“There is a lot of back and forth with clients, they are much more aware of the options that are out there.”
The trend right now is toward less personalized cabinet finishes. White and off-white cabinetry, and lighter colors are more common than the once-pervasive cherry.
“People are looking for simpler, more contemporary cabinets — though they favor traditional interpretations,” Savino said. We’ll never move entirely away from New England classic construction.”
Nima Yadollahpour, of Boston’s ONY architecture, has landed more projects since January than he contracted for all of 2011 and feels encouraged by the way his business is trending. While he says clients seek out his firm because they are looking for interesting design, their decisions throughout the process are based on cost.
“Where things are purchased, what details are added, it’s all about price,” said Yadollahpour.
In a recent Leather District loft renovation, Yadollahpour’s firm kept to a modest budget while updating the kitchen and creating custom built-in cabinetry. Costs were kept lower in the kitchen by retaining the existing layout. Plumbing didn’t have to be moved. And the original cooktop was reused. A striking walnut top was created for the existing island, and three new pendant lights — a reasonable $75 each — were hung above.
Rather than replacing the cabinets, Yadollahpour had them refaced. A minimalist glass tile backsplash was installed on the kitchen’s back wall, along with a Caesarstone counter. While the manufactured stone material isn’t inexpensive, Yadollahpour says it was an affordable decision because only a limited amount was needed. “We put on a new mask for a fraction of cost. It looks and feels like a new kitchen,” he said.
Doug Hanna, president of
S+H Construction in Cambridge, says clients are more likely to adjust the scope of renovation work to meet their budget than vice versa.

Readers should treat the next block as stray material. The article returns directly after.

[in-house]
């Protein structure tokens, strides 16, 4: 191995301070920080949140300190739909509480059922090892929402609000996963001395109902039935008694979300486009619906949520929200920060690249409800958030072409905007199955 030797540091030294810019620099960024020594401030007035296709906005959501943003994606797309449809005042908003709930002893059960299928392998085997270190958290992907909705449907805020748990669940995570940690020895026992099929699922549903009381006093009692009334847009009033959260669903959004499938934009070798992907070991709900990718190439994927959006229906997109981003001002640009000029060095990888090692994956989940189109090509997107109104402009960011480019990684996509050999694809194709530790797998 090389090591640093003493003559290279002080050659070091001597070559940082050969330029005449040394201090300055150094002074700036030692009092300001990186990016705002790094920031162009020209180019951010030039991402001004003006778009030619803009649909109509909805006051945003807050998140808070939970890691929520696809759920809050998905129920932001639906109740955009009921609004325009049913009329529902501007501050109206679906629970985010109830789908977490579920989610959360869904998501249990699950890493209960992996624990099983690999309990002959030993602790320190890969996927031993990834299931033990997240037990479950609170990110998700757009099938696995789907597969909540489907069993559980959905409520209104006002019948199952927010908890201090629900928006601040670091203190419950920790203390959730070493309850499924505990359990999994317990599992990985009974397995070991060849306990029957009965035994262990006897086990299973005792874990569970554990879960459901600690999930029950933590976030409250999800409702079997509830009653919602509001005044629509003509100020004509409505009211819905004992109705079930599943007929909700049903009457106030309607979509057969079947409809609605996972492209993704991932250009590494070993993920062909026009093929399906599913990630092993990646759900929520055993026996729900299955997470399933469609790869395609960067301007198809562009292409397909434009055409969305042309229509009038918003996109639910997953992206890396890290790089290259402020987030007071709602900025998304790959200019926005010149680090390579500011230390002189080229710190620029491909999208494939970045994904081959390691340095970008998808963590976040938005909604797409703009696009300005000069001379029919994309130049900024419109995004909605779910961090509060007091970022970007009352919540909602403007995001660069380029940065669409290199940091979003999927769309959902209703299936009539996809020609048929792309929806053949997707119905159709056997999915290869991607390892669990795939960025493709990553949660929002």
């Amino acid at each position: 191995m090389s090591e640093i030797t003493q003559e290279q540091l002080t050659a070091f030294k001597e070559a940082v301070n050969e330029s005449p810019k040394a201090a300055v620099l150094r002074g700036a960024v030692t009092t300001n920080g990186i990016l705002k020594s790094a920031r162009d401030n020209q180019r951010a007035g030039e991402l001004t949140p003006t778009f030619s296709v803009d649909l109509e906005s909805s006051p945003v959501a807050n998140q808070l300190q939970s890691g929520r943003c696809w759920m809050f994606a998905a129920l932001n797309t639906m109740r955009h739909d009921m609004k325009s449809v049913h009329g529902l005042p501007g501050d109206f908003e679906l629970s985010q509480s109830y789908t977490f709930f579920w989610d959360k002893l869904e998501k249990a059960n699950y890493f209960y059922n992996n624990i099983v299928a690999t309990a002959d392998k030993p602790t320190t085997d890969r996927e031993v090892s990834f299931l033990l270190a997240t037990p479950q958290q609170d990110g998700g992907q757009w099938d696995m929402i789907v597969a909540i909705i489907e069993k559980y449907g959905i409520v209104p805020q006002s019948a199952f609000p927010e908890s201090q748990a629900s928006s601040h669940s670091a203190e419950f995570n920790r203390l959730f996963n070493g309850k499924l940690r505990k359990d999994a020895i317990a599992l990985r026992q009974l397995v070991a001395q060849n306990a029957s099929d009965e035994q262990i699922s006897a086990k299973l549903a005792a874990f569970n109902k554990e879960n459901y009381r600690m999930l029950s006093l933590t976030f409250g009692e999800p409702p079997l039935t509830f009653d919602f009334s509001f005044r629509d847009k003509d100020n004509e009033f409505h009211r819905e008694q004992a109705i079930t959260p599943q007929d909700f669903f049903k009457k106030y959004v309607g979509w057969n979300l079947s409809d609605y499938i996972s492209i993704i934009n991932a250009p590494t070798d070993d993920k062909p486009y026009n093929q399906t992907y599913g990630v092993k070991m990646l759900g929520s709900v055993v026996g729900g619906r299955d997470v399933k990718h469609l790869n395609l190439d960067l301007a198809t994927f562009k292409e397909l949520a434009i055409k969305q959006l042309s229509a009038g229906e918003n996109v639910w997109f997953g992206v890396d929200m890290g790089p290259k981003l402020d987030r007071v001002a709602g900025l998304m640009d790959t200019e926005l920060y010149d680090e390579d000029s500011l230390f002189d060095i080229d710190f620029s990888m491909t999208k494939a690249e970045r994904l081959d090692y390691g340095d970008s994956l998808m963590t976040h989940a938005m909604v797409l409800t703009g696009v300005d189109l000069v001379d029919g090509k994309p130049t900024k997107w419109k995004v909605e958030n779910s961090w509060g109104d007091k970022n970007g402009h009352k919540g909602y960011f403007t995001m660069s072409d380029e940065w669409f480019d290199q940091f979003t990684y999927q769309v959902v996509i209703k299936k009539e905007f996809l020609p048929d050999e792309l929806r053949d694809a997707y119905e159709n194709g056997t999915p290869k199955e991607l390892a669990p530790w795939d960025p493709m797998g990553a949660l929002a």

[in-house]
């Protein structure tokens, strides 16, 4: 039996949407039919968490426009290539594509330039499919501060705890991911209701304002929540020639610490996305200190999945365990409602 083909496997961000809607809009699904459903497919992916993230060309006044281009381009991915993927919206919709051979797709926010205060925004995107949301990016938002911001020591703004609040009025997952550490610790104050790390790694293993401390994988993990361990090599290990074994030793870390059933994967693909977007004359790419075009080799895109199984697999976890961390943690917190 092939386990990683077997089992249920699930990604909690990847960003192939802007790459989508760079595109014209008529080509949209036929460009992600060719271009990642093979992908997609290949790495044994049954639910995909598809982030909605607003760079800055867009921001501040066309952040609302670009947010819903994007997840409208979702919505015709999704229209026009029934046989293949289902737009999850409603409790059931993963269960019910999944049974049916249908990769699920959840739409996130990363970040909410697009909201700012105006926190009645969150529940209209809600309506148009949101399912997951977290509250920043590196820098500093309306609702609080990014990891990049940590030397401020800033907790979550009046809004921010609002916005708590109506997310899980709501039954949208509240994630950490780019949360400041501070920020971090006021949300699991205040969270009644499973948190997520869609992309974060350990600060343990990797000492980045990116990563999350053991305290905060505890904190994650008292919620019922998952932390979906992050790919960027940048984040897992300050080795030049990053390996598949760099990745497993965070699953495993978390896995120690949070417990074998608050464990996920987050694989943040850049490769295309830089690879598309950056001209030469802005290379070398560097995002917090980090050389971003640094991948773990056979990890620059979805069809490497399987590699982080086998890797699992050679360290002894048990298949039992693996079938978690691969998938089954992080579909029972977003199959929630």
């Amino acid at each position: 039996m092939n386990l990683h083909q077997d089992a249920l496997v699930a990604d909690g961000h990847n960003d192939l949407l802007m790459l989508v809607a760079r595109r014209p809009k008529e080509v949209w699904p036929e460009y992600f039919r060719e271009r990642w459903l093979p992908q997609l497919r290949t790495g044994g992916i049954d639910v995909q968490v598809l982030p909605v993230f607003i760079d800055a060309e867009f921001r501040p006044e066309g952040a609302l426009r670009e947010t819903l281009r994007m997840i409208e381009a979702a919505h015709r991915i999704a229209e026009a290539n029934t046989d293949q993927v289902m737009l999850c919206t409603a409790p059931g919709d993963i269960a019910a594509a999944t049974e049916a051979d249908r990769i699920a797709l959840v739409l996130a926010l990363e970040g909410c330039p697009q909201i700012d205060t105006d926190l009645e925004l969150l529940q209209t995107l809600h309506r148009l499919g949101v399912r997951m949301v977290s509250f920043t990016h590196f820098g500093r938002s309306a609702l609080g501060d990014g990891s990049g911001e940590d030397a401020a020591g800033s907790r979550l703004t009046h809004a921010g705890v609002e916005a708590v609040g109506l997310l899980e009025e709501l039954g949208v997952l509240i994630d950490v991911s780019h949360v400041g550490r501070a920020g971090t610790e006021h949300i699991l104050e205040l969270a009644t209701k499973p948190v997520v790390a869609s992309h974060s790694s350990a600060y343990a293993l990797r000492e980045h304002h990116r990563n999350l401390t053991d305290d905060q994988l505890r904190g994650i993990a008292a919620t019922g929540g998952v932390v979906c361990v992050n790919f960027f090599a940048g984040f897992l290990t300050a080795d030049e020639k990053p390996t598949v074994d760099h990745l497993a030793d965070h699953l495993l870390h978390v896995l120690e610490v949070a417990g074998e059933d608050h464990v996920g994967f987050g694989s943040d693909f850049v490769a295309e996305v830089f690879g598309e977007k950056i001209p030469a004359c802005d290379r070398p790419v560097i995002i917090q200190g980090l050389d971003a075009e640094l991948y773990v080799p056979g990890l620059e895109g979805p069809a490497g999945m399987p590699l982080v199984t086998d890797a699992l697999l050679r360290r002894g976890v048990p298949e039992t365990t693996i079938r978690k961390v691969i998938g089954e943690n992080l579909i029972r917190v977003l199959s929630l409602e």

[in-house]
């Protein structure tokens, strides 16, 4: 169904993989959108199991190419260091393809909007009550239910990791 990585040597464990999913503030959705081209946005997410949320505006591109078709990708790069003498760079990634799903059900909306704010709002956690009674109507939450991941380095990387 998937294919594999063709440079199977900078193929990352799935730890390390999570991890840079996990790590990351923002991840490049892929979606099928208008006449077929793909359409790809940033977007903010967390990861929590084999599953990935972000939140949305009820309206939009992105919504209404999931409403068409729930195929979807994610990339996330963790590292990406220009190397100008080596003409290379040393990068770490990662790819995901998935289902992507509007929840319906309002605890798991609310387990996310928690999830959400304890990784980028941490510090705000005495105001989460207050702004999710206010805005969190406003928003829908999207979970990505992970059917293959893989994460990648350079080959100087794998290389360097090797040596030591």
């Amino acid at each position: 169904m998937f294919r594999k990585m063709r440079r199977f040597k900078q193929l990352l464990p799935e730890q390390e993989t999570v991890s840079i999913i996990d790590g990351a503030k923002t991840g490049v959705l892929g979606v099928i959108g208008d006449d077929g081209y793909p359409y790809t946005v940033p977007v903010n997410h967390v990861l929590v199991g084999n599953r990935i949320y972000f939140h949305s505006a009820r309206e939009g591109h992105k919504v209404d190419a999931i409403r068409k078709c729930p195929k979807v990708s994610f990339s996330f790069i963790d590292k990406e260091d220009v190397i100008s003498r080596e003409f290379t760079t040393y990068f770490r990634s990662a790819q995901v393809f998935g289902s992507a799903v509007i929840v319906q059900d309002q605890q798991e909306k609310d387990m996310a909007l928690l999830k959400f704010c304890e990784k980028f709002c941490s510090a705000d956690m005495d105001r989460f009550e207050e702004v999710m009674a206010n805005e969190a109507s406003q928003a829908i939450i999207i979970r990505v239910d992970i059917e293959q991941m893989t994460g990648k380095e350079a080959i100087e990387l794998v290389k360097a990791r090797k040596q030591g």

“We’ll often price out a project for a client and they’ll come back and ask us to take certain things off the plan to bring down the price,” Hanna said.
In a West Newton kitchen remodel, for example, a peninsula was reduced in size to eliminate the cost of installing extra structural supports required for a larger version. While the renovation included new hardwood flooring, cabinetry, and granite counters, the existing appliances — save for the dishwasher — were reused.
Lately, Hanna’s firm, which does both modest renovations and custom-home building, has seen a lot of activity.
“We’re getting a much higher percentage of the jobs we’re bidding on than we were in the last couple of years,” he said. Hanna adds that he and his project managers are more vigilant about tracking budgets and keeping owners informed on every detail than they may have been pre-2008.
For those considering improvement projects, Allen recommends taking it on in phases.
“It doesn’t all have to be done at once, and these days it’s pretty tough to afford to do that,” he said. “We are probably never going to go back to the way things were before the recession. Was it good for my business back then? Yes. But it wasn’t good for the nation.”